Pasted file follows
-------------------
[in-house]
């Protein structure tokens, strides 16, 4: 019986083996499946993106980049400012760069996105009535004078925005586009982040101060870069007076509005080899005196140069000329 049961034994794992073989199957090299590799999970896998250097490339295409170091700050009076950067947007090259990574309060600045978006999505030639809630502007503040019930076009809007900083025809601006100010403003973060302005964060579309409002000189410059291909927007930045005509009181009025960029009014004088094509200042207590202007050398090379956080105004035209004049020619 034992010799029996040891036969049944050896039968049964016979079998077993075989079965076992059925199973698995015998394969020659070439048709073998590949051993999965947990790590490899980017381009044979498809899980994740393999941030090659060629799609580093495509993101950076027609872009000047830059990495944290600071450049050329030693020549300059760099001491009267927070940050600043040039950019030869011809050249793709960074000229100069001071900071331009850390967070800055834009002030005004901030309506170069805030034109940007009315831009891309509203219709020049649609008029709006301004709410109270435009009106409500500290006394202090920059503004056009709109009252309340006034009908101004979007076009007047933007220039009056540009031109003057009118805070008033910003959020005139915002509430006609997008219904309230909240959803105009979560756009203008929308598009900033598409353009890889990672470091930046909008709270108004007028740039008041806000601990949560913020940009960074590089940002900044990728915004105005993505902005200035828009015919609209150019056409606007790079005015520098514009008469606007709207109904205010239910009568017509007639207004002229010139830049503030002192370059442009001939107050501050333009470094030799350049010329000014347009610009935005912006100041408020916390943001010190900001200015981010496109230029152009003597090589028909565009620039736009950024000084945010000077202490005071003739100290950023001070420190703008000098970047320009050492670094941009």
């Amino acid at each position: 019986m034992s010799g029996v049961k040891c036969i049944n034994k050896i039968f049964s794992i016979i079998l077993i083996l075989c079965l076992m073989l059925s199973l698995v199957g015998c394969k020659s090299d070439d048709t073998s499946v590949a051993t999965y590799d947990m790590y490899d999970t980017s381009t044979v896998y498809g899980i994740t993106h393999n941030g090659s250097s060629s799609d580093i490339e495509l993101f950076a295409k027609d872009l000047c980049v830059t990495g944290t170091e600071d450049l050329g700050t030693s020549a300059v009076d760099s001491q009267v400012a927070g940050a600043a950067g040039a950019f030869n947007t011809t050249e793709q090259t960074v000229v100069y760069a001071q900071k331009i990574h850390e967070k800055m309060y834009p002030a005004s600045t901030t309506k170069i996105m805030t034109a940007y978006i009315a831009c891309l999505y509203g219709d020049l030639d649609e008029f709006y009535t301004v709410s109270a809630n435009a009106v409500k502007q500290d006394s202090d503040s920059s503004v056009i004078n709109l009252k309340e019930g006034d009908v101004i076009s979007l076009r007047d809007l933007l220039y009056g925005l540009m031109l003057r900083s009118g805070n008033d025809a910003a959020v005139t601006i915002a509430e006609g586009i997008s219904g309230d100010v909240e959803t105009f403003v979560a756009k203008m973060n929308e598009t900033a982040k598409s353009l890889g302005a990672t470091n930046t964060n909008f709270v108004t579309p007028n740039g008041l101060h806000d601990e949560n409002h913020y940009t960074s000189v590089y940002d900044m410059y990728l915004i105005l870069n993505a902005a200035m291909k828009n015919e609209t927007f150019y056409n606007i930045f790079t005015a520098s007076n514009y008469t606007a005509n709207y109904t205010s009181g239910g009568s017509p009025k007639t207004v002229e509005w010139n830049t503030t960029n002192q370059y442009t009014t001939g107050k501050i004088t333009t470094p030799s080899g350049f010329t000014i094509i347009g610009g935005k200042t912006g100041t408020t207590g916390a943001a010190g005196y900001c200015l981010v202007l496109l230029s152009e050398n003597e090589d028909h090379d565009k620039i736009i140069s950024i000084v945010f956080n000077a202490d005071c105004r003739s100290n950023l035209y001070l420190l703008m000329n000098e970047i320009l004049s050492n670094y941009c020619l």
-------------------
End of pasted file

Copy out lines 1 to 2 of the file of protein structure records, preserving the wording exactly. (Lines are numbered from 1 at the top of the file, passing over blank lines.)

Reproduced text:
[in-house]
């Protein structure tokens, strides 16, 4: 019986083996499946993106980049400012760069996105009535004078925005586009982040101060870069007076509005080899005196140069000329 049961034994794992073989199957090299590799999970896998250097490339295409170091700050009076950067947007090259990574309060600045978006999505030639809630502007503040019930076009809007900083025809601006100010403003973060302005964060579309409002000189410059291909927007930045005509009181009025960029009014004088094509200042207590202007050398090379956080105004035209004049020619 034992010799029996040891036969049944050896039968049964016979079998077993075989079965076992059925199973698995015998394969020659070439048709073998590949051993999965947990790590490899980017381009044979498809899980994740393999941030090659060629799609580093495509993101950076027609872009000047830059990495944290600071450049050329030693020549300059760099001491009267927070940050600043040039950019030869011809050249793709960074000229100069001071900071331009850390967070800055834009002030005004901030309506170069805030034109940007009315831009891309509203219709020049649609008029709006301004709410109270435009009106409500500290006394202090920059503004056009709109009252309340006034009908101004979007076009007047933007220039009056540009031109003057009118805070008033910003959020005139915002509430006609997008219904309230909240959803105009979560756009203008929308598009900033598409353009890889990672470091930046909008709270108004007028740039008041806000601990949560913020940009960074590089940002900044990728915004105005993505902005200035828009015919609209150019056409606007790079005015520098514009008469606007709207109904205010239910009568017509007639207004002229010139830049503030002192370059442009001939107050501050333009470094030799350049010329000014347009610009935005912006100041408020916390943001010190900001200015981010496109230029152009003597090589028909565009620039736009950024000084945010000077202490005071003739100290950023001070420190703008000098970047320009050492670094941009």